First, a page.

How ready are consumers to buy products through social media? A 2010 survey by Strategy& of consumers who spend at least one hour a month on social networking sites and who have bought at least one product online in the last year provides some insight. Twenty-seven percent of respondents said they would be willing to purchase physical goods through social networking sites. Moreover, 10 percent said their buying through social networking sites will be incremental to other buying they do — that is, they will end up buying more physical goods overall. (The 73 percent who said they would not purchase goods through social networking sites largely cited concerns related to security and privacy, two areas that many big social networking sites are already working to improve.)

These emerging attitudes make it unlikely that social commerce — a cousin, after all, of the more familiar e-commerce — will face hurdles related to its newness. And as companies find ways to embed their e-commerce engines within social media, the market for social commerce will skyrocket, helped in part by new models for buying and by the availability of products developed specifically for social networking sites.

By 2015, the dollar volume of goods sold through social media should rise sixfold, to $30 billion from $5 billion this year, according to Strategy& estimates (see Exhibit 1).

Exhibit 1: Strategy& estimate of social commerce market size (2010–2015; in US$ billions)

Strategy& estimate of social commerce market size

This estimate is only for hard goods — electronics, apparel, movie tickets, and the like. Services are equally promising for social commerce — the online storage company seeking new customers, the wireless company offering an upgrade, the cable television company providing downloads or streamed versions of old episodes. Companies like these will have multibillion-dollar opportunities too.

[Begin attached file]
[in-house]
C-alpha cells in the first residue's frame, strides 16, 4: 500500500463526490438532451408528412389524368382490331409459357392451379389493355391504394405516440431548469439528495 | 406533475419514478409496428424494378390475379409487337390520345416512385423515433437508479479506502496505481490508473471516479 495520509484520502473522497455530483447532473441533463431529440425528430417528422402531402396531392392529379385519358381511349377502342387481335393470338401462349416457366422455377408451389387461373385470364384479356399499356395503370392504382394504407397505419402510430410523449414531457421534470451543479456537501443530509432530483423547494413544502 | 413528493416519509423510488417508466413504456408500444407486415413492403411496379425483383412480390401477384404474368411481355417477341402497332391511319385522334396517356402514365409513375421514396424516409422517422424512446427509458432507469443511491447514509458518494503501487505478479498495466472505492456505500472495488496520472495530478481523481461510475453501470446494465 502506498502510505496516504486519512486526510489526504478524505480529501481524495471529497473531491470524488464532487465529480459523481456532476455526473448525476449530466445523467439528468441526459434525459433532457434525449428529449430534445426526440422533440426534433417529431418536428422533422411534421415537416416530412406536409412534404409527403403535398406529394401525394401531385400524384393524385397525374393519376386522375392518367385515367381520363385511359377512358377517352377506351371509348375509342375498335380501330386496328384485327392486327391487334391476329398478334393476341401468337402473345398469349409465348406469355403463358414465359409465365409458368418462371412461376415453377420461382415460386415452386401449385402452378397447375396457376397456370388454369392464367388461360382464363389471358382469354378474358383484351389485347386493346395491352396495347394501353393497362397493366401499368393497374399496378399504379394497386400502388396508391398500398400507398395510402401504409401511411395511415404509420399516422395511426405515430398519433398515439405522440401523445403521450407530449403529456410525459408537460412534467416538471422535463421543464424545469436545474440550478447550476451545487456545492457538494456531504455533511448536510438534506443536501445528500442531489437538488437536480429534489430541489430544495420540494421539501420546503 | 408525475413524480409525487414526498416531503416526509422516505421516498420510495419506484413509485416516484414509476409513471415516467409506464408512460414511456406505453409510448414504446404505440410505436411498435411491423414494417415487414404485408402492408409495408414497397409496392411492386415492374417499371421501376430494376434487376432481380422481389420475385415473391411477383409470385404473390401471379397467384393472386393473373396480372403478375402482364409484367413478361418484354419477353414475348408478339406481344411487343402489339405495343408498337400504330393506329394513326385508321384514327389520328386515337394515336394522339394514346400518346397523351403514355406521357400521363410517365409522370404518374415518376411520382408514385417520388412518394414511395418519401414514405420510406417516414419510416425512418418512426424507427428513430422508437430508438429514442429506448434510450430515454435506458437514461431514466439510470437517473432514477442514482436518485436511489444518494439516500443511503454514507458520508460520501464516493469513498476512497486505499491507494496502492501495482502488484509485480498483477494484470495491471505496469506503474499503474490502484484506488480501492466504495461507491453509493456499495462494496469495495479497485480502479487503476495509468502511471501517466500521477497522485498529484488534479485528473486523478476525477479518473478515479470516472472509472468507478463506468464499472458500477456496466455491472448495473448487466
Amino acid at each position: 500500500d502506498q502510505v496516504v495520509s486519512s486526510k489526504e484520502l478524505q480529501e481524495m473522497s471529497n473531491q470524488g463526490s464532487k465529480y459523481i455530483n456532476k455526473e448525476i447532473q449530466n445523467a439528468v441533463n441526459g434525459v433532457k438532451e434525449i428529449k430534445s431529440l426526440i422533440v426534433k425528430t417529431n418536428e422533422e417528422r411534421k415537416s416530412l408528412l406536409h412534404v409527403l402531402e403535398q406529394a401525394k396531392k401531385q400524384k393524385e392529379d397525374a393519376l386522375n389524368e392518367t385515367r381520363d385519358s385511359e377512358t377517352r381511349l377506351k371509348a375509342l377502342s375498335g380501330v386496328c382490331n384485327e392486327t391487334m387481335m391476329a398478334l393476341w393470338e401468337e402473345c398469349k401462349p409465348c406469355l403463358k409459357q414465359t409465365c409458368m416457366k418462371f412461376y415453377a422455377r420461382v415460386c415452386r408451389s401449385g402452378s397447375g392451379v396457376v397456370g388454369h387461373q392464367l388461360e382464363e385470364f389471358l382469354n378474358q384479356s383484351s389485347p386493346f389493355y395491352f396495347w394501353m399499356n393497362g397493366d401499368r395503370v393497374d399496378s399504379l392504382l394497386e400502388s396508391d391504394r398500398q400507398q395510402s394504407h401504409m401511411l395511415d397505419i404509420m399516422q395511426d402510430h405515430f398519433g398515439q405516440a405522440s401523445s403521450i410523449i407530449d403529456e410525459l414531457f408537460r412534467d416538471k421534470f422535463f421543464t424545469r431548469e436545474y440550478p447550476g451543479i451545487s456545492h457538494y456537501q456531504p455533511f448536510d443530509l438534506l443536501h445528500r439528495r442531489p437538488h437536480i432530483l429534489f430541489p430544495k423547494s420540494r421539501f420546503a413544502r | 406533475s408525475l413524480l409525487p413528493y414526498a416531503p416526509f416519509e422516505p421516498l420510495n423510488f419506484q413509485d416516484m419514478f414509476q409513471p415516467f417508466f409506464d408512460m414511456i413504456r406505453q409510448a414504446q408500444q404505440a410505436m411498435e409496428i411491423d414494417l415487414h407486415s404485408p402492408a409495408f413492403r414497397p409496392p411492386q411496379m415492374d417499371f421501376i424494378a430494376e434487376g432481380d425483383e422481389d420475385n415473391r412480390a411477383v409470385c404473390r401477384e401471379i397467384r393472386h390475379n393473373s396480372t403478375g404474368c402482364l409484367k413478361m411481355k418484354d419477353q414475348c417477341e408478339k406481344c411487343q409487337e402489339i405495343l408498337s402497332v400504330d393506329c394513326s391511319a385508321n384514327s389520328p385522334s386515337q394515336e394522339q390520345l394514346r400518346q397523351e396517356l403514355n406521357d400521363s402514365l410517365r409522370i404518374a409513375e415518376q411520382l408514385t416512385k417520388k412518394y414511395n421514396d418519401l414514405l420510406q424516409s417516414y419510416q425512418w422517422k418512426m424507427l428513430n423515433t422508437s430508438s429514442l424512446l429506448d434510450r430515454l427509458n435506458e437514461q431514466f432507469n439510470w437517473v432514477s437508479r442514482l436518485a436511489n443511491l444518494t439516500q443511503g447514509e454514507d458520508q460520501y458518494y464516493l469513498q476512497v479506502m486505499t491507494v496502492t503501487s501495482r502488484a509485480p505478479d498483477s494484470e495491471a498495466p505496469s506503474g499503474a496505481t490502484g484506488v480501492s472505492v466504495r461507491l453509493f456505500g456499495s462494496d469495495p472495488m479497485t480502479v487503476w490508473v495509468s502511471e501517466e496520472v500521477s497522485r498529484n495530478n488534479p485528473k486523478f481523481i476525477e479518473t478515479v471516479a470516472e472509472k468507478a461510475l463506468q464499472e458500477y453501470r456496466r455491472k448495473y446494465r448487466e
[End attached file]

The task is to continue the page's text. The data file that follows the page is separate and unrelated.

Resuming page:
Where social commerce can have an impact

Companies see opportunities to use social commerce at every moment along the path to purchase — awareness, consideration, conversion, and loyalty and service — and also to measure the success of their efforts.


To date, most companies’ social commerce activities have focused on branding and user-generated content in support of existing marketing initiatives. This is the topmost part of the marketing funnel — the level of simple awareness — and it would be hard to find a sizable B2C company anywhere in the world that isn’t doing anything at all in this area (see Exhibit 2).

Exhibit 2: Typical social activities in each stage of marketing funnel

Typical social activities in each stage of marketing funnel

Social commerce will have the biggest impact in the consideration, conversion, and loyalty and service stages of the client relationship.

Many companies in China are in some way using or planning to use Tencent QQ (Facebook is still prohibited by government authorities) to create awareness of their products; most Brazilian companies are looking for ways to use Orkut, a social networking service operated by Google. In the U.S., many companies are past the looking stage; as of the end of 2009, approximately 69 percent of U.S. retailers had social network pages, 54 percent used microblogging sites such as Twitter, and 58 percent published customer ratings and reviews.6 Most of this early activity, however, has been decentralized and uncoordinated, making it impossible for companies to accurately assess their ROI from these efforts.